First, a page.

Updated: Tuesday, November 1, 2005 10:25 AM
Posted: Tuesday, November 1, 2005 10:25 AM
Standing outside the quarantine barn at Belmont Park a week prior to the Breeders' Cup World Thoroughbred Championships, Nick Clarke, retired head of the International Racing Bureau, was reflecting on the foreign participation over the history of the event.
That so many European-based stars had ventured across the pond for the 21 previous Breeders' Cups was a testament to one man, Clarke said. A man whose foresight set the stage more than 30 years before the late John Gaines first announced the Breeders' Cup.
Like Gaines, John D. Schapiro had vision. He saw the need for global competition among horses...and among horsemen. He created the Washington, D.C., International in 1952 and saw it become something truly special.
Schapiro didn't just announce he wanted to host a race at Laurel Park with foreign participants and then sit back and watch it happen. Things don't work that way. He would spend up to six weeks traveling the globe talking to owners and trainers, wooing them with purse money, subsidized shipping costs, and the chance to show the world how good their horse was.
As Schapiro knew, bragging rights need no translator. First to the finish line is the same in any language.
"John Schapiro really deserves a great deal of credit for the success of the Breeders' Cup," Clarke said. "His race was the stimulus for today. He showed people that you could ship and run off the plane and run well. John would get two, or three, or four horses a year. Today, 200 to 300 horses a year get on a plane, ship, and run."
In 1952, Schapiro had a field of seven for the inaugural International, which was won by England's Wilwyn. He ran the 1 1/2 miles in course record time (2:30 4/5) before a crowd of 26,014. Ruhe, a domestic runner, was second, followed by Zucchero from England and Niederlander from Germany. The purse to the winner was $32,500.
For the Breeders' Cup to work, its organizers also realized how important it would be to have foreign participants. And, for the most part, that has happened. While the shippers feel more comfortable running at some venues than others, planes each year have ferried horses from the major training yards in England, Ireland, and France, as well as the occasional runner from such locales as Japan, Germany, and Australia.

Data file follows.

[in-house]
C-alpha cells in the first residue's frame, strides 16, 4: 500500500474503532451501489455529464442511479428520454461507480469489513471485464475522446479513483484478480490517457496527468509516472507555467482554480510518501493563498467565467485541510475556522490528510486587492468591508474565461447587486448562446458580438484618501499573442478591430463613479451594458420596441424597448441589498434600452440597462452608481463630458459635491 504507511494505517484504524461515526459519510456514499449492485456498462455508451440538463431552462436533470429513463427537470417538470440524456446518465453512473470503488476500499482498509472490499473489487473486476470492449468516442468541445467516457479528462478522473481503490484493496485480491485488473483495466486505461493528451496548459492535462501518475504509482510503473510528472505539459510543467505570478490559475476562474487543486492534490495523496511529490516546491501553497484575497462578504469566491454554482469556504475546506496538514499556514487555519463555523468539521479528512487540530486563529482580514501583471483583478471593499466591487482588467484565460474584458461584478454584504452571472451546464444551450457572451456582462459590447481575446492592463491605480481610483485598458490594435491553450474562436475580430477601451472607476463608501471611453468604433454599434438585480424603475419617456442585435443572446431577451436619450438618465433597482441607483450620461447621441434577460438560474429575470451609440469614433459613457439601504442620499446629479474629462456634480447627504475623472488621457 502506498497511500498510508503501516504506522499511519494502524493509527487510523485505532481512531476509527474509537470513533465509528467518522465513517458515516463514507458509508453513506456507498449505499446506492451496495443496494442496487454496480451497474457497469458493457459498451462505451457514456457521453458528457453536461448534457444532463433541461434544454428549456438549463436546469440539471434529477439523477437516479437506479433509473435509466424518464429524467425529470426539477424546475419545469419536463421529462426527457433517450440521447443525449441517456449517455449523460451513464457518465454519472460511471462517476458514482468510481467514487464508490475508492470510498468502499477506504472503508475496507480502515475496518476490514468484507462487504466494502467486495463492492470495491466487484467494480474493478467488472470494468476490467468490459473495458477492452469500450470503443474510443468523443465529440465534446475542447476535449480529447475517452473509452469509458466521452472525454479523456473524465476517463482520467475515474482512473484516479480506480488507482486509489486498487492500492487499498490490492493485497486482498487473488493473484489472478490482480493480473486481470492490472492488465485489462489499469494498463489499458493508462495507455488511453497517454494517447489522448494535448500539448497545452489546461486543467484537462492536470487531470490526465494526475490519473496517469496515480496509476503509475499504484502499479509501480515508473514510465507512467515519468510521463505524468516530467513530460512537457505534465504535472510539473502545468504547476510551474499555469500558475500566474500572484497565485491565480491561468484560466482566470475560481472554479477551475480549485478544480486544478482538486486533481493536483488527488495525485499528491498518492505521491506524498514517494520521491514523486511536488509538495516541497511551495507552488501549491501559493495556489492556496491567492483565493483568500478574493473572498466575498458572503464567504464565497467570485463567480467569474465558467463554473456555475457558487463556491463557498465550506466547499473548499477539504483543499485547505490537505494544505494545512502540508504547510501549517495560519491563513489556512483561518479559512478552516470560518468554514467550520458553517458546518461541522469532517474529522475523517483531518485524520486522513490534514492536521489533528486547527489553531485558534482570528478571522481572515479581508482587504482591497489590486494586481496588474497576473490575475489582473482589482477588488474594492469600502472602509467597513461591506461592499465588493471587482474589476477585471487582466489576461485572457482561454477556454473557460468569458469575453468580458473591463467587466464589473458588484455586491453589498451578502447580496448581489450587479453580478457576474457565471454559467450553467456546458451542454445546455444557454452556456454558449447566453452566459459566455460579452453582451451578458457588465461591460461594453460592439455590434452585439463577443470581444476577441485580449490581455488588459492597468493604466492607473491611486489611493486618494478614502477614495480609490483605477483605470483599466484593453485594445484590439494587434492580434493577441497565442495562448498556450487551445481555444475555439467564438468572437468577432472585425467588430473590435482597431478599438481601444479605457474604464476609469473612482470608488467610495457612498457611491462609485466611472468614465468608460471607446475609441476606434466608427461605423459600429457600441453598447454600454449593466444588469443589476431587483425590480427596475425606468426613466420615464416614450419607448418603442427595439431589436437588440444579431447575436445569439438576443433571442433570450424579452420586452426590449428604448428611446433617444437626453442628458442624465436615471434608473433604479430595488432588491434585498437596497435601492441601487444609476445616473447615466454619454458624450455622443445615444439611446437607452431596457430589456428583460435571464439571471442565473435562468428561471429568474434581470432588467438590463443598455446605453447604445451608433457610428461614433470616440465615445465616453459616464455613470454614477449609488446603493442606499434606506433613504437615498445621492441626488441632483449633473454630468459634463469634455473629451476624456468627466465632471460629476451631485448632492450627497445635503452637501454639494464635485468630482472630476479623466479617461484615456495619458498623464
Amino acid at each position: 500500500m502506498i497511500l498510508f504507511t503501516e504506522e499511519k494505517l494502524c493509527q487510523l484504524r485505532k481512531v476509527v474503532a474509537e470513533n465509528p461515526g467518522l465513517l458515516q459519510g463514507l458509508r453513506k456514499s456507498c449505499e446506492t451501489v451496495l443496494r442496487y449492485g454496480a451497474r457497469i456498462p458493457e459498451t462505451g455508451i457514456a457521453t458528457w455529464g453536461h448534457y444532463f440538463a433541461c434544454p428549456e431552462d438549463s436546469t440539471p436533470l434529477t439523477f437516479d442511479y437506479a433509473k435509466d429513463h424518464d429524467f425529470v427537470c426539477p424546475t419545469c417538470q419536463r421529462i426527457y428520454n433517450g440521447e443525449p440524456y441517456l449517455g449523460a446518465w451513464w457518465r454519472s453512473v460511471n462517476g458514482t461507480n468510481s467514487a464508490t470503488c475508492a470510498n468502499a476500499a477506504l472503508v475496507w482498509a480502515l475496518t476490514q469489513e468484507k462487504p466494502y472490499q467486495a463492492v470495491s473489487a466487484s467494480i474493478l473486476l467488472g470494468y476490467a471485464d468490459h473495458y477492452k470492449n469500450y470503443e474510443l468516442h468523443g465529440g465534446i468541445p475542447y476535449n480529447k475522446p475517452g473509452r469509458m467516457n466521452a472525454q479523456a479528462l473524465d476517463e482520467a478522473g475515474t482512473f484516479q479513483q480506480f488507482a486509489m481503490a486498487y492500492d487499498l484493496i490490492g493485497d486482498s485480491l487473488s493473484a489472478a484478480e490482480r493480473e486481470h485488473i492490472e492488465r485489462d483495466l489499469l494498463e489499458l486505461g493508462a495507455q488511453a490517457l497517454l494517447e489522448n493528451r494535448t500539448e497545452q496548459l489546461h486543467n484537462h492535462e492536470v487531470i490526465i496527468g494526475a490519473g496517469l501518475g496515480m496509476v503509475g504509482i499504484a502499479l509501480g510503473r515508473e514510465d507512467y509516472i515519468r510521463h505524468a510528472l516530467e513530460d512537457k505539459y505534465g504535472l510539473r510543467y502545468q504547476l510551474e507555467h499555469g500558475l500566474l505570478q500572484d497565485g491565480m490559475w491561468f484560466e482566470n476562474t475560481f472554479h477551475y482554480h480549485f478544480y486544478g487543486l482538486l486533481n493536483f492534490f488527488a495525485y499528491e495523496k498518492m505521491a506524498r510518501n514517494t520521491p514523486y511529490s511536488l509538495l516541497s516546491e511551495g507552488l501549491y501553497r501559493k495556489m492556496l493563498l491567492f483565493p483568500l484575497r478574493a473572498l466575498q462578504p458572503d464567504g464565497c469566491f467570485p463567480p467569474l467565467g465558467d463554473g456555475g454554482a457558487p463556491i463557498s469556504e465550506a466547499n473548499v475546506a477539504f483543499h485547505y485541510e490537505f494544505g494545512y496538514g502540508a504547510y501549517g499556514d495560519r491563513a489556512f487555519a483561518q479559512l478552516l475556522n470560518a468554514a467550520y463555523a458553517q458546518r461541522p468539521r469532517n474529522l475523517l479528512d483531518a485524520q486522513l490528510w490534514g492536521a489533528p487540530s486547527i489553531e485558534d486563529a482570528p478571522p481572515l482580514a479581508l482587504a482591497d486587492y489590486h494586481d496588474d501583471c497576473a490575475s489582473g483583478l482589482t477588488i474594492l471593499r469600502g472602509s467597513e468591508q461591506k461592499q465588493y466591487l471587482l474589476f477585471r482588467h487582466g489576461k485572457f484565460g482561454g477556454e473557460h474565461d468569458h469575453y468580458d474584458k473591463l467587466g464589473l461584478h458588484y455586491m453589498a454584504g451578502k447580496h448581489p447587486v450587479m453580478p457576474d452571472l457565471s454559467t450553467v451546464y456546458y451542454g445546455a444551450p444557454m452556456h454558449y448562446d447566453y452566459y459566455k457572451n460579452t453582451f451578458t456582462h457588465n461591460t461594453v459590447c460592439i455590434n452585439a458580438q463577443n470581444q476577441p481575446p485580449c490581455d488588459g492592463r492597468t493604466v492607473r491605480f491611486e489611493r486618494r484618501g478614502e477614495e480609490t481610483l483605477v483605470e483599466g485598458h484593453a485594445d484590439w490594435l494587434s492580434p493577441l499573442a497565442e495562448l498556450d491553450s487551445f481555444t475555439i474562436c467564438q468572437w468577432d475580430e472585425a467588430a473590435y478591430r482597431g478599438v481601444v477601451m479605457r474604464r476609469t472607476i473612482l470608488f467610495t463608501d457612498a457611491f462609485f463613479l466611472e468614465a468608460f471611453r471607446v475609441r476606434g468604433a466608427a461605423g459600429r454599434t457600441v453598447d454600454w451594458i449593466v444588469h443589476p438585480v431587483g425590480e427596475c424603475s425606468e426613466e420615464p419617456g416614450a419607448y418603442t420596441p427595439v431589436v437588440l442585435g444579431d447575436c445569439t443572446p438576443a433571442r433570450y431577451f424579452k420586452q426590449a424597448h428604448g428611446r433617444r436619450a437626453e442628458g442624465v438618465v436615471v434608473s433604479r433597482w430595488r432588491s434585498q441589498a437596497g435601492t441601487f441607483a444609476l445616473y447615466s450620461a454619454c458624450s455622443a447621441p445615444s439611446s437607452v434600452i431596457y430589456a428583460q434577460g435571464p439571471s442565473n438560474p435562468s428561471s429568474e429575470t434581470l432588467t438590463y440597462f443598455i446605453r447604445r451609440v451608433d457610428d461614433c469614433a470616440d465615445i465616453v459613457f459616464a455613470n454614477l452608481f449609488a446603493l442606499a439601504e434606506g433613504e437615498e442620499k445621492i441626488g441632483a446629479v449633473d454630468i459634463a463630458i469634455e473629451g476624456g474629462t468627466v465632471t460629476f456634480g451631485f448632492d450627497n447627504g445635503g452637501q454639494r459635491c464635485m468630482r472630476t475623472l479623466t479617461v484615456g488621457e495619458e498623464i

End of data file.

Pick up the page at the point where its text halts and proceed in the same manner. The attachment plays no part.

The impact was immediate. The first two Turf (gr. IT) winners, Lashkari and Pebbles, were from the stables of two of the sport's leading foreign owners, the Aga Khan and Sheikh Mohammed, respectively. Lashkari shipped from France and upset Horse of the Year All Along, while Pebbles came from England and proved you can win an Eclipse Award with just one win, provided it is in the Breeders' Cup.
The next year, Clarke recalled, he experienced his biggest disappointment in 21 Breeders' Cups, when Arc de Triomphe (Fr-I) winner Dancing Brave ran fourth in the Turf at 1-2 odds. "He had a heck of a season, but his owner, Khalid Abdullah, was so supportive of the Breeders' Cup. He wanted him to come and run."
Abdullah, the owner of one of the world's leading breeding farms, Juddmonte, has started 43 horses in Breeders' Cup races (and one other in partnership). His victory this year with Intercontinental in the Emirates Airline Filly & Mare Turf (gr. IT) was his second, the other coming four years ago at Belmont when her full sister, Banks Hill, won the same race.
Adding more international flavor this year was John Deere Turf winner Shirocco, the first German-bred to win a Breeders' Cup race, and Starcraft, bred in New Zealand, a group I winner in Australia, New Zealand, and England, and supplemented to the Classic - Powered by Dodge (gr. I) for a hefty $800,000.
In another twist on foreign-breds, five of the eight 2005 Breeders' Cup races were won by jockeys foaled outside the U.S. Edgar Prado and Rafael Bejarano were both born in Peru, Cornelio Velasquez is a native of Panama, and Christophe Soumillon hails from Belgium.
Retired jockey Chris McCarron, a winner of nine Breeders' Cup races, is busy establishing the North American Racing Academy in Lexington. Seeing skilled jockeys like Prado and Bejarano, from countries with national riding academies, perform so well on racing's biggest day should only confirm his belief that his project is a needed addition to the racing landscape in this country.
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